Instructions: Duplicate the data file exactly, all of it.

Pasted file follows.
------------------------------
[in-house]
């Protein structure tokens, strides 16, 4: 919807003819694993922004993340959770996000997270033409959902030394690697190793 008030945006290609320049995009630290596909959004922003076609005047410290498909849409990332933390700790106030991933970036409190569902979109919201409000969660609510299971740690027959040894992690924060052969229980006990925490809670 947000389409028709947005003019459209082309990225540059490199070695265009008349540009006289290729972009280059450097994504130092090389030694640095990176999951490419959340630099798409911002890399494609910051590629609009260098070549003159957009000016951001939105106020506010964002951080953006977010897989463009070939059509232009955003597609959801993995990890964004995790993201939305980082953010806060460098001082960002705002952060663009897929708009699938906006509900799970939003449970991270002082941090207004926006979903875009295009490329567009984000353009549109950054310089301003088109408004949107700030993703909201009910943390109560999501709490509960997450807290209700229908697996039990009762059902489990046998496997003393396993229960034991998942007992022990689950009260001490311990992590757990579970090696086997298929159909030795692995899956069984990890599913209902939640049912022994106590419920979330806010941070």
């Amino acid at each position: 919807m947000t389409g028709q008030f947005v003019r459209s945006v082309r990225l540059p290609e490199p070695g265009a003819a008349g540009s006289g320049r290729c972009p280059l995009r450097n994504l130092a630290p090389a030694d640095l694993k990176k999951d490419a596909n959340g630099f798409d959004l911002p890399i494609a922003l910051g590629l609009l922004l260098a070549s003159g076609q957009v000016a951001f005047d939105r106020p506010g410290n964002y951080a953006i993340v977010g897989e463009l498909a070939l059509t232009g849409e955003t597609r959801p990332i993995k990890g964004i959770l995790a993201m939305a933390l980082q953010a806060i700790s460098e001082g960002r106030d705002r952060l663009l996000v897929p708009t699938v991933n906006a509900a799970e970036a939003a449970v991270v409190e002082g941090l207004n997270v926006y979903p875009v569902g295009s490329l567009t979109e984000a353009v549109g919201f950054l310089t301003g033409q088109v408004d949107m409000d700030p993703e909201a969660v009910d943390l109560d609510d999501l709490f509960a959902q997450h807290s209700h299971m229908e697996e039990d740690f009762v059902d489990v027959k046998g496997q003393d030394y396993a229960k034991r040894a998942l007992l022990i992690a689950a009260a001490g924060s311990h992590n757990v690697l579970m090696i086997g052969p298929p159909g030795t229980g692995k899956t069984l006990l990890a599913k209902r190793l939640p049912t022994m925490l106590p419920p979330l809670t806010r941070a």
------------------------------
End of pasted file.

[in-house]
């Protein structure tokens, strides 16, 4: 919807003819694993922004993340959770996000997270033409959902030394690697190793 008030945006290609320049995009630290596909959004922003076609005047410290498909849409990332933390700790106030991933970036409190569902979109919201409000969660609510299971740690027959040894992690924060052969229980006990925490809670 947000389409028709947005003019459209082309990225540059490199070695265009008349540009006289290729972009280059450097994504130092090389030694640095990176999951490419959340630099798409911002890399494609910051590629609009260098070549003159957009000016951001939105106020506010964002951080953006977010897989463009070939059509232009955003597609959801993995990890964004995790993201939305980082953010806060460098001082960002705002952060663009897929708009699938906006509900799970939003449970991270002082941090207004926006979903875009295009490329567009984000353009549109950054310089301003088109408004949107700030993703909201009910943390109560999501709490509960997450807290209700229908697996039990009762059902489990046998496997003393396993229960034991998942007992022990689950009260001490311990992590757990579970090696086997298929159909030795692995899956069984990890599913209902939640049912022994106590419920979330806010941070």
């Amino acid at each position: 919807m947000t389409g028709q008030f947005v003019r459209s945006v082309r990225l540059p290609e490199p070695g265009a003819a008349g540009s006289g320049r290729c972009p280059l995009r450097n994504l130092a630290p090389a030694d640095l694993k990176k999951d490419a596909n959340g630099f798409d959004l911002p890399i494609a922003l910051g590629l609009l922004l260098a070549s003159g076609q957009v000016a951001f005047d939105r106020p506010g410290n964002y951080a953006i993340v977010g897989e463009l498909a070939l059509t232009g849409e955003t597609r959801p990332i993995k990890g964004i959770l995790a993201m939305a933390l980082q953010a806060i700790s460098e001082g960002r106030d705002r952060l663009l996000v897929p708009t699938v991933n906006a509900a799970e970036a939003a449970v991270v409190e002082g941090l207004n997270v926006y979903p875009v569902g295009s490329l567009t979109e984000a353009v549109g919201f950054l310089t301003g033409q088109v408004d949107m409000d700030p993703e909201a969660v009910d943390l109560d609510d999501l709490f509960a959902q997450h807290s209700h299971m229908e697996e039990d740690f009762v059902d489990v027959k046998g496997q003393d030394y396993a229960k034991r040894a998942l007992l022990i992690a689950a009260a001490g924060s311990h992590n757990v690697l579970m090696i086997g052969p298929p159909g030795t229980g692995k899956t069984l006990l990890a599913k209902r190793l939640p049912t022994m925490l106590p419920p979330l809670t806010r941070a």